At the other extreme, we might successfully translocate the species but within five or ten years, that species could proliferate and become an invasive species.
Like a non-native plant that chokes out native plants by hogging the nutrients in the soil.
Translocated animals can become invasive too. It happened in Australia.
The cane toad was introduced back in 1935 to control an insect pest that was destroying Australia sugar cane plantations.
But the cane toad itself became a pest and it destroyed much of the wild life on that continent.
Also, many species are interdependent, intimately connected to one another.
Like animals that eat a certain plant and that plant relies on a certain fungus to help it get nutrients from soil.
And on a certain insect for pollination, we probably have to translocate entire networks of species.
And it's hard to know where to draw the line.
And in addition to all that it's not even clear that the assisted migration or any migration for that matter will help at least for some species.
Earth was already at one of its warm inter-glacial periods when we started burning fossil fuels.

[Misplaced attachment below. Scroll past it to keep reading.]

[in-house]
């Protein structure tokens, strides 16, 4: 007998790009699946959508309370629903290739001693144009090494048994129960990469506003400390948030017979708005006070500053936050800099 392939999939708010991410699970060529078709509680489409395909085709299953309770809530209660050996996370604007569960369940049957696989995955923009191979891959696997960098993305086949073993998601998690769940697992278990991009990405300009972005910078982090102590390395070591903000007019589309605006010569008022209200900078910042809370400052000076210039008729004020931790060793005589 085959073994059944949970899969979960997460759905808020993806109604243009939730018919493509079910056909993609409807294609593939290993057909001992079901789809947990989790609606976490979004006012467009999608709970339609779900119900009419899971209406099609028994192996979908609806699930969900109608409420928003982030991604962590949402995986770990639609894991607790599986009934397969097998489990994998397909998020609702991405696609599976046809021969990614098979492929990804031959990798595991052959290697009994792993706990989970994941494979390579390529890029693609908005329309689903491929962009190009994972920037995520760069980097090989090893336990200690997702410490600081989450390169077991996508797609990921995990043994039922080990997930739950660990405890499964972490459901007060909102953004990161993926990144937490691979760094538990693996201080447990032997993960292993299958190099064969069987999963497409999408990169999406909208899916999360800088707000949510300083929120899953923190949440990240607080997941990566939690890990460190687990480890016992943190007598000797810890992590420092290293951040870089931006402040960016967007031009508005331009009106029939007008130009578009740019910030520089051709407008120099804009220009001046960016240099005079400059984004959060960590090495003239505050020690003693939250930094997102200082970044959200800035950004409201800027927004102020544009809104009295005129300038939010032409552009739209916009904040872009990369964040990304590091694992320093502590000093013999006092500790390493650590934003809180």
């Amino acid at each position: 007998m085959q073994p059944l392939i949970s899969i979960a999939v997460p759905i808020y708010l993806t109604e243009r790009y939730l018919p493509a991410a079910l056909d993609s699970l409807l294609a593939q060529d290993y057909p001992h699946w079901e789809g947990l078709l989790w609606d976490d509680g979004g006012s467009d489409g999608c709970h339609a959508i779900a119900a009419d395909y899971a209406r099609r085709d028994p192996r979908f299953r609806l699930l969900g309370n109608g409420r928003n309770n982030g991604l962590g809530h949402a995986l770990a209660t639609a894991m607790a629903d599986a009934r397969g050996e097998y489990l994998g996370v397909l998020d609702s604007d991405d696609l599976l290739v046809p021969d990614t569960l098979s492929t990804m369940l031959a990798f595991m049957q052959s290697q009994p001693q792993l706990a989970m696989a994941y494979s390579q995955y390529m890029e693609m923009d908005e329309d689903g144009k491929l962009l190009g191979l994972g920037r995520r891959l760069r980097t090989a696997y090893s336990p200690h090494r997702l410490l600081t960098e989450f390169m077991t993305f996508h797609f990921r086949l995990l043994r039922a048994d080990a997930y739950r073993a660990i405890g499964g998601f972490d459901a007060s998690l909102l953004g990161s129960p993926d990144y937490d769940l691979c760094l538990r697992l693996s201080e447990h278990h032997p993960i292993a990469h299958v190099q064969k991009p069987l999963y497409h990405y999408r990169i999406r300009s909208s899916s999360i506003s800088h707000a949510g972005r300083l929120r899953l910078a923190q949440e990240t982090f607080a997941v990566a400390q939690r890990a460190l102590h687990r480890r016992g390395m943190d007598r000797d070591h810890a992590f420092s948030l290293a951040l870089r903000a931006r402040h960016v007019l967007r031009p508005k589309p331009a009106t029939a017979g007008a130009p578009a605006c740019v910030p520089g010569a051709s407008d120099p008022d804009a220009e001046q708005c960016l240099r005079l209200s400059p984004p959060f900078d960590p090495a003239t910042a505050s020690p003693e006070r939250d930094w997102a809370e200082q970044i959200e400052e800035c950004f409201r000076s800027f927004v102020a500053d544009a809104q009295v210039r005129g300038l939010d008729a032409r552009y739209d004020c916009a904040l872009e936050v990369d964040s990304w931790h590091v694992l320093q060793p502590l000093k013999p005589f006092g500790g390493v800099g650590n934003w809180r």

And in the 21st century, global temperatures are expected to rise two to six degrees.
That rate of heating is far greater than during the last glacial retreat some twelve thousand years ago.
Um...Whether to use the assisted migration, this debate is mostly within the biology community right now.
But the ultimate decision makers, in United States at least, will be the government agencies that manage natural resources.
Assisted migration really needs this level of oversight and soon.
Currently there is no public policy on using assisted migration to help species survive climate change.
People aren't even required to see permits to move plants or invertebrate animals around as long as they are not classified as pests.
In one case,a group of conservationists has already take it upon itself to try on their own to save the endangered tree, the Florida Torreya tree through assisted migration.
There is only about a thousand individual Florida Torreyas left and global warming is expected to significantly reduce or eliminate this tree's habitat.
So this conservation group wants to translocate seedlings, Florida Torreya seedlings, 500 kilometres north, in order to expand the species' range.
The group believes that its effort is justified but I and many other biologists will be watching very closely how this maverick group makes out because, like I said there could be unintended consequences.